Films produced in socialist China (1949-1976) have often been regarded as political propaganda without much artistic creativity. Contrary to this stereotype, however, it was during these decades of “suppression of literature and arts” that Chinese animation reached a zenith of artistic splendor. The state-owned Shanghai Animation Film Studio was the only animation studio that existed during the socialist era. Dynamic and creative, it produced hundreds of high quality animated films and marked a brilliant page in the history of animation not only in China but worldwide. Although the majority of these masterpieces were made by the Shanghai Animation Film Studio during the socialist years, the studio continued its productions in the post-socialist 1980s and witnessed another artistic peak, which we can argue was actually an extension of the socialist era. The Shanghai Animation Film Studio continued to keep its socialist collective mode of production, and its accomplished animators were mainly those who matured and thrived during the socialist era.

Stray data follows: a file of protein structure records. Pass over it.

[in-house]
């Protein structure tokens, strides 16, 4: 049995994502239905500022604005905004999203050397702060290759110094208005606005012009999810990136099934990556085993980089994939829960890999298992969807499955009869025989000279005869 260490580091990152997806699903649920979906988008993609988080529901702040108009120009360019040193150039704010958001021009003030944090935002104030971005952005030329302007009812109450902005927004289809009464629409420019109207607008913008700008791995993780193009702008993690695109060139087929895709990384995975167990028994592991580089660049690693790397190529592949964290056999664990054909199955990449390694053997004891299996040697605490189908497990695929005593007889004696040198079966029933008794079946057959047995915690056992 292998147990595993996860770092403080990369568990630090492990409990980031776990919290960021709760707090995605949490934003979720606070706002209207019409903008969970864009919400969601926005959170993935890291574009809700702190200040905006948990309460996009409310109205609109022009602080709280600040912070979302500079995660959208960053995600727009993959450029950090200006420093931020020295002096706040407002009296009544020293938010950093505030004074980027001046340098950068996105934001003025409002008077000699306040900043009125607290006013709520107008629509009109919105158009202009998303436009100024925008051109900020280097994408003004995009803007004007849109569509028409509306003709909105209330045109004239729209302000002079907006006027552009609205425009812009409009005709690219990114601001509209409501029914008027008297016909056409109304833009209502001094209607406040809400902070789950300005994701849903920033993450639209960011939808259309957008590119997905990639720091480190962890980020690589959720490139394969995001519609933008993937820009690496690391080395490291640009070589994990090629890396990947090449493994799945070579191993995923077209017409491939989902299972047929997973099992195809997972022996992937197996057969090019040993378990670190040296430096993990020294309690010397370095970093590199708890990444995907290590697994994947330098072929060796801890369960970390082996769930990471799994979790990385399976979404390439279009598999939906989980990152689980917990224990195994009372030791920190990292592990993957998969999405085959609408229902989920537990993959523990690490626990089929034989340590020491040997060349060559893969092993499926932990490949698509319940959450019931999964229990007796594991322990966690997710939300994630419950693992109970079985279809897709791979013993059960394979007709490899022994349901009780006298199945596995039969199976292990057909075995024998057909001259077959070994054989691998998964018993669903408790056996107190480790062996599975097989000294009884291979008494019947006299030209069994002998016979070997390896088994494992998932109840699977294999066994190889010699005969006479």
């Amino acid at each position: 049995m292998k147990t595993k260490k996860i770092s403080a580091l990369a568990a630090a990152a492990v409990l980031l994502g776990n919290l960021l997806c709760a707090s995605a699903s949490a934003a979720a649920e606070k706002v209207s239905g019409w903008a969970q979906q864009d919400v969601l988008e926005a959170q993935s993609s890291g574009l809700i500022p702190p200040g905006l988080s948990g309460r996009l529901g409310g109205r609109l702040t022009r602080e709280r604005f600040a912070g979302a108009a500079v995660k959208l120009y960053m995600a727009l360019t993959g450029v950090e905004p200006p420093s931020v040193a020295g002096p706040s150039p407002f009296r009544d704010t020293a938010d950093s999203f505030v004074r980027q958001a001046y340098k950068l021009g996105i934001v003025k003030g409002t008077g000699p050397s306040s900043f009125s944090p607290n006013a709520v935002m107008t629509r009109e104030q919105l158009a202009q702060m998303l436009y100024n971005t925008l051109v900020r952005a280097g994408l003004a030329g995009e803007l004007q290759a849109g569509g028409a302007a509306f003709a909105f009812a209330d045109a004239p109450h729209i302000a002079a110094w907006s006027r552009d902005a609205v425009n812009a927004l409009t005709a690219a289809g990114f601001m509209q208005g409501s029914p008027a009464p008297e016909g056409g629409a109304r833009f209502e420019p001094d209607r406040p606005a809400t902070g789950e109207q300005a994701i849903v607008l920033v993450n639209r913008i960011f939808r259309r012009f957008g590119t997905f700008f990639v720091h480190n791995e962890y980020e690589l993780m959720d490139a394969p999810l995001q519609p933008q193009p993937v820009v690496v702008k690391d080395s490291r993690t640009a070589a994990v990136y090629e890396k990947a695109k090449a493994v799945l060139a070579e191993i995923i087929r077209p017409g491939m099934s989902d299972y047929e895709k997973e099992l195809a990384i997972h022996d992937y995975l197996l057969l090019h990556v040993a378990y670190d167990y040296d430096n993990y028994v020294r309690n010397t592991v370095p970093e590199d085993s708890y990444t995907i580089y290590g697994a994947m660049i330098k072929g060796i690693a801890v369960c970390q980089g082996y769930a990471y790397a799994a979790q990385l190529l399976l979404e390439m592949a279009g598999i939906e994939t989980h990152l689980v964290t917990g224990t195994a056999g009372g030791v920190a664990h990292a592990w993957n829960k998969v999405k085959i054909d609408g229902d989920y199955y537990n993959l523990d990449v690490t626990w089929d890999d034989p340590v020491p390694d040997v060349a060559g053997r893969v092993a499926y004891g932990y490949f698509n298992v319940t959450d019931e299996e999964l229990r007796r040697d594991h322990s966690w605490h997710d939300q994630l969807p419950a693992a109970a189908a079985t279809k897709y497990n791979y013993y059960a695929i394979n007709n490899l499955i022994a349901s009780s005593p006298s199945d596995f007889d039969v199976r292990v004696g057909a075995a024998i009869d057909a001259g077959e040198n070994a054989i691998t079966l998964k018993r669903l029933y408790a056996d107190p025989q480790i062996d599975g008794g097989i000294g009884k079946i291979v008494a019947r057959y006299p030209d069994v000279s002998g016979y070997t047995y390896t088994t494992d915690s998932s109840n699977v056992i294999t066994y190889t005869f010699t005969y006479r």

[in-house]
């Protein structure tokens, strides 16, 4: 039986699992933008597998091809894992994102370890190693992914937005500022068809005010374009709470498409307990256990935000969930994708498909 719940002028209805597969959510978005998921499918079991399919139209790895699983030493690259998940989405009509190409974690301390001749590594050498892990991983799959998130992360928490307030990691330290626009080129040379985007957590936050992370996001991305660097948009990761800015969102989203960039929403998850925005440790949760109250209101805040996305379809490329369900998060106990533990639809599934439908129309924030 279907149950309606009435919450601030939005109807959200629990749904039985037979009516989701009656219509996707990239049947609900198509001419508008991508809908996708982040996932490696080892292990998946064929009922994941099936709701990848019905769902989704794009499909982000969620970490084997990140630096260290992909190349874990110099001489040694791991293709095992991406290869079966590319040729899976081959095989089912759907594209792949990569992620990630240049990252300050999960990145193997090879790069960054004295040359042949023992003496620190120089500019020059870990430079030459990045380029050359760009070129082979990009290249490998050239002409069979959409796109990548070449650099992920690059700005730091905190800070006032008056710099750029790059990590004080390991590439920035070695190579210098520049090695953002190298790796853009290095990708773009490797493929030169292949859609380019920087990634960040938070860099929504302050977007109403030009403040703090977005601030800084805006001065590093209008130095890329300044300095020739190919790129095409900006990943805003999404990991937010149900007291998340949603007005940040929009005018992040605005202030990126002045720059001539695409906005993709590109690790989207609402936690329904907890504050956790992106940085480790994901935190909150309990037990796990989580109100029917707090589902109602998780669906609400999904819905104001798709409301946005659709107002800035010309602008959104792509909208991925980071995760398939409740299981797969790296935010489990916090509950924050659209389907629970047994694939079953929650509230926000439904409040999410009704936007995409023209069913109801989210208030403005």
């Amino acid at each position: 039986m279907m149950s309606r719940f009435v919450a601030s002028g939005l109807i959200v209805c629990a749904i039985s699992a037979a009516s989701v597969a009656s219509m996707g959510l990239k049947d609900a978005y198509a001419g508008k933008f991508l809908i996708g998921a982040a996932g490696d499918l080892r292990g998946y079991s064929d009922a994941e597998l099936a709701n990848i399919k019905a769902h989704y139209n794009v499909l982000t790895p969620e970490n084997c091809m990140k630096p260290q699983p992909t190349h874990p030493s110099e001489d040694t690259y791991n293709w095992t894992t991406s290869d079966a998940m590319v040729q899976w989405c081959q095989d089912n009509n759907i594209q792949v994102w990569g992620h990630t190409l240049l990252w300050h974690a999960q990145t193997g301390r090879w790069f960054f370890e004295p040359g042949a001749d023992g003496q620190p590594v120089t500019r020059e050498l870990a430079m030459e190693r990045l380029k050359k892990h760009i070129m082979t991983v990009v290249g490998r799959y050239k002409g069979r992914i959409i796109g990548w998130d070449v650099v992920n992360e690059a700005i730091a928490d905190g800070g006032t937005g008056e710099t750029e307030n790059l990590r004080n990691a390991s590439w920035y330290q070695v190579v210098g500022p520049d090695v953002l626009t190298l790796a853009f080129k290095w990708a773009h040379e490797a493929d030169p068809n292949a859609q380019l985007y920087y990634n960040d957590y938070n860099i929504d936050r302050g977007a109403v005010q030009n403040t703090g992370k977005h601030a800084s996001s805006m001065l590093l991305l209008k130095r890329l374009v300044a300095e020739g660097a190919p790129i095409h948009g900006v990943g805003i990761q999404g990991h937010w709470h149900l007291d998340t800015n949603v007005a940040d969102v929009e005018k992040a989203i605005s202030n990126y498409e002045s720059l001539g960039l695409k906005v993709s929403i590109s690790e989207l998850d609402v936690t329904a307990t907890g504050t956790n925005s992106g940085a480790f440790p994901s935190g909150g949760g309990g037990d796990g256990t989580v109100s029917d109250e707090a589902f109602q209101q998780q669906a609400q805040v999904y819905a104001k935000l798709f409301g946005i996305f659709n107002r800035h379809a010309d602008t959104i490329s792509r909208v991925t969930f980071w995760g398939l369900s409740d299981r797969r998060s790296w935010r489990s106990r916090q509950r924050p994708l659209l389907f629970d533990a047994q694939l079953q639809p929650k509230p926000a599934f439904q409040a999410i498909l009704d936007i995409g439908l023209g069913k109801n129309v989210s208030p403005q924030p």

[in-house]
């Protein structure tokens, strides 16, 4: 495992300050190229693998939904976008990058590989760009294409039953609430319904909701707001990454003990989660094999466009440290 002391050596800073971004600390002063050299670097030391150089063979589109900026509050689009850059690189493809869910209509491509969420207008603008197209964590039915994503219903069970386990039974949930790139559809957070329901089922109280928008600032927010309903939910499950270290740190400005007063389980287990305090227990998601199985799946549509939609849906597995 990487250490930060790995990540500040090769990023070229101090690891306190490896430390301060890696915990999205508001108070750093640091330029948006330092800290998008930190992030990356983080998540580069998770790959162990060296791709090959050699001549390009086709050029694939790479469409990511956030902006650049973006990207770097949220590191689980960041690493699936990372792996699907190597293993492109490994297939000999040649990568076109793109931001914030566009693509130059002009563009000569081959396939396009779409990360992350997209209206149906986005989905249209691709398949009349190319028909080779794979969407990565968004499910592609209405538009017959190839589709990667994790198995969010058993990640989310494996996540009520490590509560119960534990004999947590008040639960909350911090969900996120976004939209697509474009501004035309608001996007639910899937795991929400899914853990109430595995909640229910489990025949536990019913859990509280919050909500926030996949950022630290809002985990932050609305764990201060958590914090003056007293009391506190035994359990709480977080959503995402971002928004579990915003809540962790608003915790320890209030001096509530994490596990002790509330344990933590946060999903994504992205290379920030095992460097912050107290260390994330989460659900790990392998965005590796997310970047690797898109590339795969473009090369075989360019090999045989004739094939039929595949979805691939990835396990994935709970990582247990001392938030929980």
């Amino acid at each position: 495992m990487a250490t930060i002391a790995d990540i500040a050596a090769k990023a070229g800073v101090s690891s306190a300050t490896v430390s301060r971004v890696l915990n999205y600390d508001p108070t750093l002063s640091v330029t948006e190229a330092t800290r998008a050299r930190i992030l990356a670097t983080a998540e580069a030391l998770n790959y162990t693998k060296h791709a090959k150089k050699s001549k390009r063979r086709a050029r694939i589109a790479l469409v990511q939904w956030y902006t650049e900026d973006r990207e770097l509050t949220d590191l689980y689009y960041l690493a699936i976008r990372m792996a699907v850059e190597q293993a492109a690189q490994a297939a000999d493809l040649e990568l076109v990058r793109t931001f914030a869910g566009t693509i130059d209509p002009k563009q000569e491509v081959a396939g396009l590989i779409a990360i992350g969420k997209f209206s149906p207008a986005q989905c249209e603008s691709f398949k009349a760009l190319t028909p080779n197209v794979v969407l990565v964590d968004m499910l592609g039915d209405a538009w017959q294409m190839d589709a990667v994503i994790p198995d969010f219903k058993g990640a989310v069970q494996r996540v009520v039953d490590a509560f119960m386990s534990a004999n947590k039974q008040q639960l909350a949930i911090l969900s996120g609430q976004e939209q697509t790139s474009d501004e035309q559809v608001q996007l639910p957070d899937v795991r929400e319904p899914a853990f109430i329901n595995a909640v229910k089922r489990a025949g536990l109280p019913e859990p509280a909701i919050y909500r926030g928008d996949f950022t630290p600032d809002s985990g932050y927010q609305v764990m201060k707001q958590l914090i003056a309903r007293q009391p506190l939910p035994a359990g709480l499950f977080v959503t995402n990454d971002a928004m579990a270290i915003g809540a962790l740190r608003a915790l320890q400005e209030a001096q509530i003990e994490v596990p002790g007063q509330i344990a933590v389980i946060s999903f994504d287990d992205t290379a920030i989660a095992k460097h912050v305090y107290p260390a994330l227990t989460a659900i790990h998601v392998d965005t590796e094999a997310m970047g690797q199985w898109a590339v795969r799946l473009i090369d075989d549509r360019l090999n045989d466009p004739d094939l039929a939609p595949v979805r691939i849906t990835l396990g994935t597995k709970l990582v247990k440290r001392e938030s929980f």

This roundtable forum will discuss animated filmmaking in (post)socialist China from the insider perspectives of these animators. Their narratives revisit their gorgeous animation classics, reveal hidden histories and names behind the scenes, and bring us back to that unique era in a collective and nostalgic search for a glorious and irreproducible time that was once lost to history, but will now be recovered through their animated stories. Continue reading

KFLC 2017

Dear List Members,

The 70th KFLC conference at the University of Kentucky is around the corner! It’s one of the longest running foreign language, literature, and culture conferences in the nation!

We are very excited to have Prof. Xiaomei Chen with us from UC Davis as the EAS Keynote Speaker. Her keynote lecture is entitled “Staging Chinese Revolution: The Color Scheme of Socialist Epic Theater (1964-2006),” it will take place on Friday April 21 at 12:15 pm in Patterson Hall 306 on the University of Kentucky campus. A catered lunch with accompany the keynote. 

I include the EAS program below, FYI. The full conference program is available online: https://kflc.as.uky.edu/program.

Luo Liang Continue reading

Interview with Mark Bender

Dear Colleagues,